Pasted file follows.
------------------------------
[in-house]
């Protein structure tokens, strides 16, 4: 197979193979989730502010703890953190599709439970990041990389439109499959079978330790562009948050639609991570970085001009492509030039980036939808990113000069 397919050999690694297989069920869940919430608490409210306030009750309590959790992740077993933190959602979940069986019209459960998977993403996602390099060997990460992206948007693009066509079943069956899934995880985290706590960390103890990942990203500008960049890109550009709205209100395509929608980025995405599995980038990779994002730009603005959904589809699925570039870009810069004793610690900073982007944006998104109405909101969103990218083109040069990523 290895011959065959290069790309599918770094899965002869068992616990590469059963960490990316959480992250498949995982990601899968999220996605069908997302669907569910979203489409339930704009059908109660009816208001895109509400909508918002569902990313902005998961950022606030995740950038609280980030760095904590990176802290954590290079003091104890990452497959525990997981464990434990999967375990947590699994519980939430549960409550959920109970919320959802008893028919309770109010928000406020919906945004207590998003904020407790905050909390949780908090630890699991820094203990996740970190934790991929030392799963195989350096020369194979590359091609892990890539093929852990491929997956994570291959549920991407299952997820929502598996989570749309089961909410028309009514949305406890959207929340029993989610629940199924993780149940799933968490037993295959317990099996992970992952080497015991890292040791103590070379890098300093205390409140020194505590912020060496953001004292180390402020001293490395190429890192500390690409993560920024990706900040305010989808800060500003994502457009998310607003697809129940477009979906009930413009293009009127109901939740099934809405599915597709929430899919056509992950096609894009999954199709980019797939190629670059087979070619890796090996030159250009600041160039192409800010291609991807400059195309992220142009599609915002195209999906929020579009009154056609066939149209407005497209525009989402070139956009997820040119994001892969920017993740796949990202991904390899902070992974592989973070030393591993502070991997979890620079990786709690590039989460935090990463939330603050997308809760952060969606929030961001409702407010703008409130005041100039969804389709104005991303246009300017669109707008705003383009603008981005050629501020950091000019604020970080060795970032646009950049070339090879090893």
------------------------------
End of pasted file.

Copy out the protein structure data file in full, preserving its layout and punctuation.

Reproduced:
[in-house]
């Protein structure tokens, strides 16, 4: 197979193979989730502010703890953190599709439970990041990389439109499959079978330790562009948050639609991570970085001009492509030039980036939808990113000069 397919050999690694297989069920869940919430608490409210306030009750309590959790992740077993933190959602979940069986019209459960998977993403996602390099060997990460992206948007693009066509079943069956899934995880985290706590960390103890990942990203500008960049890109550009709205209100395509929608980025995405599995980038990779994002730009603005959904589809699925570039870009810069004793610690900073982007944006998104109405909101969103990218083109040069990523 290895011959065959290069790309599918770094899965002869068992616990590469059963960490990316959480992250498949995982990601899968999220996605069908997302669907569910979203489409339930704009059908109660009816208001895109509400909508918002569902990313902005998961950022606030995740950038609280980030760095904590990176802290954590290079003091104890990452497959525990997981464990434990999967375990947590699994519980939430549960409550959920109970919320959802008893028919309770109010928000406020919906945004207590998003904020407790905050909390949780908090630890699991820094203990996740970190934790991929030392799963195989350096020369194979590359091609892990890539093929852990491929997956994570291959549920991407299952997820929502598996989570749309089961909410028309009514949305406890959207929340029993989610629940199924993780149940799933968490037993295959317990099996992970992952080497015991890292040791103590070379890098300093205390409140020194505590912020060496953001004292180390402020001293490395190429890192500390690409993560920024990706900040305010989808800060500003994502457009998310607003697809129940477009979906009930413009293009009127109901939740099934809405599915597709929430899919056509992950096609894009999954199709980019797939190629670059087979070619890796090996030159250009600041160039192409800010291609991807400059195309992220142009599609915002195209999906929020579009009154056609066939149209407005497209525009989402070139956009997820040119994001892969920017993740796949990202991904390899902070992974592989973070030393591993502070991997979890620079990786709690590039989460935090990463939330603050997308809760952060969606929030961001409702407010703008409130005041100039969804389709104005991303246009300017669109707008705003383009603008981005050629501020950091000019604020970080060795970032646009950049070339090879090893």